I’m usually thoroughly unimpressed by new technologies, at least from a business perspective. While I can appreciate technological leaps combined with alternative functionality as with GoPro (GPRO), it’s pretty clear that a clever contraption doesn’t always translate into mass adoption.
Ditto for 3D TV. That is, while the technology that made it possible is ingenious, 3D has pretty much been a bust.
Turns out most consumers just want to relax when they’re watching television, not “immerse” themselves in it. And as for the few who do want an immersive 3D television experience, price becomes a limiting factor.
I’m not a complete curmudgeon stuck in the last century, however. Although I was similarly unenthused about the soon-to-be-released Oculus Rift from Facebook Inc (FB) and similar virtual reality technologies hitting the market, I’m coming around to the idea that at-home and affordable VR platforms have a shot at a place in our collective living rooms.
Meet the Oculus Rift
On the off chance you have no idea what I’m talking about, the Oculus Rift is a device that fits on your head, displaying an image in front of your eyes that makes it seem you’re in a different place; an onboard gyroscope turns the screen image appropriately when you turn your head.
Facebook, oddly enough, owns developer Oculus VR, and is already taking pre-orders for the device, which launches March 28.
It’s not the only virtual reality platform on the way. In fact, there are some respectable commercial VR efforts already on the market.
The Oculus Rift, however, has largely been treated as the pivotal device that will turn a hobby into an industry, with 29 Oculus Rift-friendly video games ready to go.
And it may be that little detail — a bunch of video games — that paints a misleading picture of what a VR device is good for. It’s not just for video games, or at least it won’t be for long.
The Rift offers an immersive experience that will eventually allow virtual travel, remote repair work, military training or even virtual visits with friends and family.
That wasn’t something I always wanted to believe, but after reading enough of articles like this, this and this by people who have no particular vested interest in puffing up the Oculus Rift or VR in general, I’m willing to accept this technology has a place beyond a teenager’s video-gaming ambitions.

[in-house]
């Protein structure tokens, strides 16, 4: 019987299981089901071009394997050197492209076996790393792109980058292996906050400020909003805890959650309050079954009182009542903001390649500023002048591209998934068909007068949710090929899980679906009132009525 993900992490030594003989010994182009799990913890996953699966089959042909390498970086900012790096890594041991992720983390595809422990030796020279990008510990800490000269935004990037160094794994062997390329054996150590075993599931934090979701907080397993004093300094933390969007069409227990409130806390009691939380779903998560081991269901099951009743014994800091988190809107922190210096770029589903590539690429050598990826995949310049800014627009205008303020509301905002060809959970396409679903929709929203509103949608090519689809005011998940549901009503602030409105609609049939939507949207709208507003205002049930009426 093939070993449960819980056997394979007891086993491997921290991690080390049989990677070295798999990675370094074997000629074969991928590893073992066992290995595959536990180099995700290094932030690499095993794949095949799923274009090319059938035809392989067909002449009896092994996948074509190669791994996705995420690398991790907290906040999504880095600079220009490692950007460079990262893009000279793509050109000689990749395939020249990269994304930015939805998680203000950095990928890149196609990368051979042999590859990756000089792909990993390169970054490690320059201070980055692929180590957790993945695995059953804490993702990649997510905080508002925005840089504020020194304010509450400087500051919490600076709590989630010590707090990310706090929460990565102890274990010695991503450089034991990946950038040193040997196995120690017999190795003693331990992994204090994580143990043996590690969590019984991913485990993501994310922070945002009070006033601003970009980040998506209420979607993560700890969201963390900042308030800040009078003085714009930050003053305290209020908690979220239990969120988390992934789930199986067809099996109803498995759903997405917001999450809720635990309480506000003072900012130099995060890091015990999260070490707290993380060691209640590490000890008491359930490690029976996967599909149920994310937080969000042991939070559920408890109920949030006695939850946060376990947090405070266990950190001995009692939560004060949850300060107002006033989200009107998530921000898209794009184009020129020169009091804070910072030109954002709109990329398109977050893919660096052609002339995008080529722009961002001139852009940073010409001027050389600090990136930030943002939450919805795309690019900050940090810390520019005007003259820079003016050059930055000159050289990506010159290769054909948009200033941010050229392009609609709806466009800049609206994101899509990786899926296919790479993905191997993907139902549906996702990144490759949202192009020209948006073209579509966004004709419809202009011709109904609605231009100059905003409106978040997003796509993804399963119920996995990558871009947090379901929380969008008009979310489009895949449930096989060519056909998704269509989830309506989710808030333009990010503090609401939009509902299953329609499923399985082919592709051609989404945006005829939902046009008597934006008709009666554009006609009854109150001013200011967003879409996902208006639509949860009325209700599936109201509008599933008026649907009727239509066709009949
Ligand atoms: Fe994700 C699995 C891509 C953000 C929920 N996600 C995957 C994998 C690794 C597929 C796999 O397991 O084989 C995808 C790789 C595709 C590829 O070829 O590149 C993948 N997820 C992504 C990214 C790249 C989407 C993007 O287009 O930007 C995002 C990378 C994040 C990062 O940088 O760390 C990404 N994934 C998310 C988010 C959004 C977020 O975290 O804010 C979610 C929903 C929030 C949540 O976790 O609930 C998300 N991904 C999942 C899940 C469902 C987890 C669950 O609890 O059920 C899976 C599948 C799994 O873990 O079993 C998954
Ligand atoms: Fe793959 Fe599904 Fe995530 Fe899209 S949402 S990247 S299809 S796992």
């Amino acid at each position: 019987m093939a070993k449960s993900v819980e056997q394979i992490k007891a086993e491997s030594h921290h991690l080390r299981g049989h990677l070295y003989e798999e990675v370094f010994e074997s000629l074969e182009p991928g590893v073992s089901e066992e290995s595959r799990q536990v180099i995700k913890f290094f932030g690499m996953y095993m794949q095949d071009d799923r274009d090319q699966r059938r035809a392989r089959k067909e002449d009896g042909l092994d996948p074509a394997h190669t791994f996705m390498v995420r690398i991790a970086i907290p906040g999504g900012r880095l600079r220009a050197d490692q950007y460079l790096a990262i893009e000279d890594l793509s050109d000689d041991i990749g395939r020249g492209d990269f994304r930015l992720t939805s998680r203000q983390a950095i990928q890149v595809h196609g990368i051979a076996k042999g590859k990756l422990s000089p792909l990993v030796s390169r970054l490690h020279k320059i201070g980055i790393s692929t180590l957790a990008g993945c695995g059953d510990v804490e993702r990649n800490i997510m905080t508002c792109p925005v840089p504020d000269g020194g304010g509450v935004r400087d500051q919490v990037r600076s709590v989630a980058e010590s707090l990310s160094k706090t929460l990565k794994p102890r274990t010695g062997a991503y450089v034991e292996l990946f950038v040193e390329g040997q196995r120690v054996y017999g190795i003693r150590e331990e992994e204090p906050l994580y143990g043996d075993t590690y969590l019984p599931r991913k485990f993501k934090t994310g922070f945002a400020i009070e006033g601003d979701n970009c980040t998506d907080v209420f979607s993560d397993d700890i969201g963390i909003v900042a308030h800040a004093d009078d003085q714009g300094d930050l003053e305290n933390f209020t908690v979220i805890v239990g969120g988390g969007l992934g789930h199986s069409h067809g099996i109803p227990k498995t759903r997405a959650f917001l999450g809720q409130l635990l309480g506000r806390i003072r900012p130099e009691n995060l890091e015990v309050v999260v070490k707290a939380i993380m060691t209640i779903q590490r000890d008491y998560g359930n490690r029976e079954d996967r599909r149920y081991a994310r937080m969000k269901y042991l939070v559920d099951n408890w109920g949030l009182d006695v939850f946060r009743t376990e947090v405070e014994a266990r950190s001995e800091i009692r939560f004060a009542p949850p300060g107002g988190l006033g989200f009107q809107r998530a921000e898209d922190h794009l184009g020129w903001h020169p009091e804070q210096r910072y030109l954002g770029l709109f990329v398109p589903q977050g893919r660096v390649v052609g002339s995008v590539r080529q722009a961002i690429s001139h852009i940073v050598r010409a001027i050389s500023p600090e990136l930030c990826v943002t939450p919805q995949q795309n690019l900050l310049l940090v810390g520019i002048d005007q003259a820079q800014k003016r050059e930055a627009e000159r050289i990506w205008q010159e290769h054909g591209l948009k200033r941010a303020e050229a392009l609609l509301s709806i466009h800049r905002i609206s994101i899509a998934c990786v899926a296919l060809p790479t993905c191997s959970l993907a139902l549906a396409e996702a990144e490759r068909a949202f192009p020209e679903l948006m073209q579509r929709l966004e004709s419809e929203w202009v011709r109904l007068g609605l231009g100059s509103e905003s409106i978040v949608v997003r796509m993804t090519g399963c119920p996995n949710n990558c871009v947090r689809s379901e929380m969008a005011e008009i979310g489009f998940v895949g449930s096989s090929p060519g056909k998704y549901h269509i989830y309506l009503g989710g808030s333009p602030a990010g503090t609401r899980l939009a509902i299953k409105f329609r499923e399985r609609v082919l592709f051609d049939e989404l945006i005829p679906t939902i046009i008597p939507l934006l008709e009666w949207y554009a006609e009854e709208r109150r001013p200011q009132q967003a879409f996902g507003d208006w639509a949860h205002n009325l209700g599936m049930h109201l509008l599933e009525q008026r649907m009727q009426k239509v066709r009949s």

Crunching the Numbers
While I’m a converted believer, that doesn’t mean I’m blindly drinking the Kool-Aid. Turning demand for virtual reality technology into meaningful revenue (and more importantly, into profits) won’t be a walk in the park.
Let’s just start out by assuming half of the 320 million people in the U.S., or 160 million people, will own one VR platform within the next five years. Too many, given the price and still-so-far lack of usefulness?
Not so fast.
Per Nielsen, there are 116 million “TV homes” in the United States, most of which have more than one television. That’s a huge chunk of the nation’s 125 million households. And even in houses where there is only one television set, more than one person can watch it at a time.
Not so with a virtual reality platform like the Oculus Rift. It’s plausible any household that owns any VR headset is going to own more than one, since people may want to use them simultaneously.
So, let’s conservatively say the average home has an average of 1.25 virtual reality platforms. That math works out to be on the order of 160 million.
But the price of $600 of the Oculus Rift is stifling for most households? Give that time too.
Assuming Moore’s Law more or less applies to virtual reality devices, the current price of $600 could be whittled down to $200, give or take, within five years.
Even then, at a sales pace of only 30 million units per year, you’re still talking about a market worth $6 billion annually just in the U.S. And that’s a conservative price/demand outlook.
More important, that outlook only considers hardware sales. The real money is in the software and media that makes the Oculus Rift and other VR headsets worth owning. Video games sales in the U.S. alone reached $15.4 billion in 2014; but again, a VR headset can be so much more than a gaming device.
Patient owners of Facebook stock have something to be excited about.
Bottom Line for Facebook Stock
I still say far too many people are expecting way too much from virtual reality as a business, equating “cool” with “profits” without ever actually appreciating the little things like the distinct possibility that it may cost Facebook more than $600 to build an Oculus Rift.
Virtual reality headset buyers aren’t going to all materialize at the Rift’s launch either; some will take years to come to the table. This isn’t going to be like winning the lottery.
Still, VR is one of those few technologies that has potential beyond being the curious-but-passing ideas 3D television and high-end action cameras were/are. And the Oculus Rift seems to be the device to beat, appealing to a broader audience more than the gamer-oriented VR headset from Sony (SNE) does. Facebook also has more opportunities to monetize a Rift owner than Sony has with its VR.
Food for thought: While the bulk of the discussion so far has focused on how big the virtual reality market is going to be and who’s going to win the race, we all should be talking about the adverse impact virtual reality is going to have on an already struggling cable television industry that’s struggling just to compete with tablets.
Just know it’s going to take some time to get there.
As of this writing, James Brumley did not hold a position in any of the aforementioned securities.
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